Prices rebounded in June following significant OPEC+ cuts (up to 9.7 MMbbl/d in May and June and 7.7 MMbbl/d onward), and both the USA and China taking advantage of low oil prices to refill their respective strategic petroleum reserves. Since June, Brent has remained rangebound at USD 40 – USD 45/bbl. US oil production has also fallen in reaction to the oil price:
Fast forward to October and the impact on demand has become clearer, with the EIA forecasting a reduction in demand of 8.6 MMbbl/d 2019-20, from 101.4 MMbbl/d (2019) to 92.8 MMbbl/d. 2021 forecast is 99.1 MMbbl/d; 2.3% lower than 2019 as recessionary factors continue to have an impact. Whilst this sounds severe, oil demand is predicted to fall to 2013 levels for 2020 and to grow to 2017 levels next year:
Of course, the above demand estimates need caveated by the unknown quantum of the global recession; particularly in western economies who have suffered unprecedented reductions in GDP. With unemployment tending to be a lagging indicator and monetary policy having a 6 – 18 month period to take effect, the economic outlook is very uncertain. How this will impact oil demand remains to be seen, with sectors such as aviation seeming unlikely to recover soon but somewhat counter intuitively used car prices increasing substantially; with the US CarGurus index showing an increase of 7% year-on-year and a similar trend in the UK.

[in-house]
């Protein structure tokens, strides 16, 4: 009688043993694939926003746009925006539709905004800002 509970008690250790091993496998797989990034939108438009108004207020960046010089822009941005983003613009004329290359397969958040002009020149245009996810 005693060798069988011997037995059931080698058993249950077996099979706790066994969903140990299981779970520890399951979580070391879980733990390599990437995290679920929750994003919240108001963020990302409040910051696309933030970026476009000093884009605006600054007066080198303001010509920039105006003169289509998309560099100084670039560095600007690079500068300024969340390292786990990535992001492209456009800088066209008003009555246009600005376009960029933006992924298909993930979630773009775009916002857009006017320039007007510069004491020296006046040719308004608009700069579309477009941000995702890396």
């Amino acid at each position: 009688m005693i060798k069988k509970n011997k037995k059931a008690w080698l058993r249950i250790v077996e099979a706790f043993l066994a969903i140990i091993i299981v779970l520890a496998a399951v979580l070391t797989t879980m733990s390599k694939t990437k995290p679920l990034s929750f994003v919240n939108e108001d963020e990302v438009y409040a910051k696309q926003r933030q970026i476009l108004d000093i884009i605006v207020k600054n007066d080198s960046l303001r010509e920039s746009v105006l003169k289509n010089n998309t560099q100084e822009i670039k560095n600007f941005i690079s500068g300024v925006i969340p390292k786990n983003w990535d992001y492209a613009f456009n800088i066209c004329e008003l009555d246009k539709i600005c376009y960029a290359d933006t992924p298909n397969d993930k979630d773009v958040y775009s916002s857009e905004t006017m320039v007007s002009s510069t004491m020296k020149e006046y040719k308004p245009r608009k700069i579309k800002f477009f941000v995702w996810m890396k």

2019 oil consumption by product type is presented below:
Given what has happened in 2020, it is very difficult to say with any certainty what demand will look like by the end of the quarter let alone by the end of 2021, however, demand is recovering from its Q2 low and markets are reacting. Exploration spending has been significantly reduced, layoffs and consolidation is occurring and high-profile bankruptcies in the upstream and service sector such as Chesapeake, Denbury Resources and Noble Corporation have occurred.
Taking a look at oil prices over the past 15 years, a clear floor has been established at USD 40/bbl, with prices never remaining below this level for more than a month or so:
Also noticeable from the above chart is the periods of relative stability following significant market movements.
Given that the majority of producers require oil prices at or above USD 40/bbl to breakeven, and that project sanction is almost impossible below USD 40/bbl, on a supply side, the market should continue to defend this price level as a floor. OPEC+ seem committed to defending prices as evidenced by their actions over the summer. Middle Eastern producers continue to have very high fiscal breakeven levels (with Saudi, Iraq requiring prices in excess of USD 60/bbl) and US producers in general requiring oil prices to exceed USD 50/bbl for additional development to occur:
The key question is demand, but this is expected to return to 2017 levels by 2021. Clearly, given what has happened to demand Q2 – Q3 2020, there are substantial stocks within the system that will persist for months, limiting upside potential for the oil price.
OPC Oil Price Forecast
OPC forecast the oil price trade around an average of USD 40/bbl Q4 2020 – Q1 2021.
Average of $40
Fergus Robson is the International Business Director and Petroleum Economist at OPC. He has 15 years’ experience within a range of roles in the oil and gas industry, initially in commercial operational roles and moving into financial and strategic consulting for upstream operators and financial institutions
Call: +44 20 7428 1111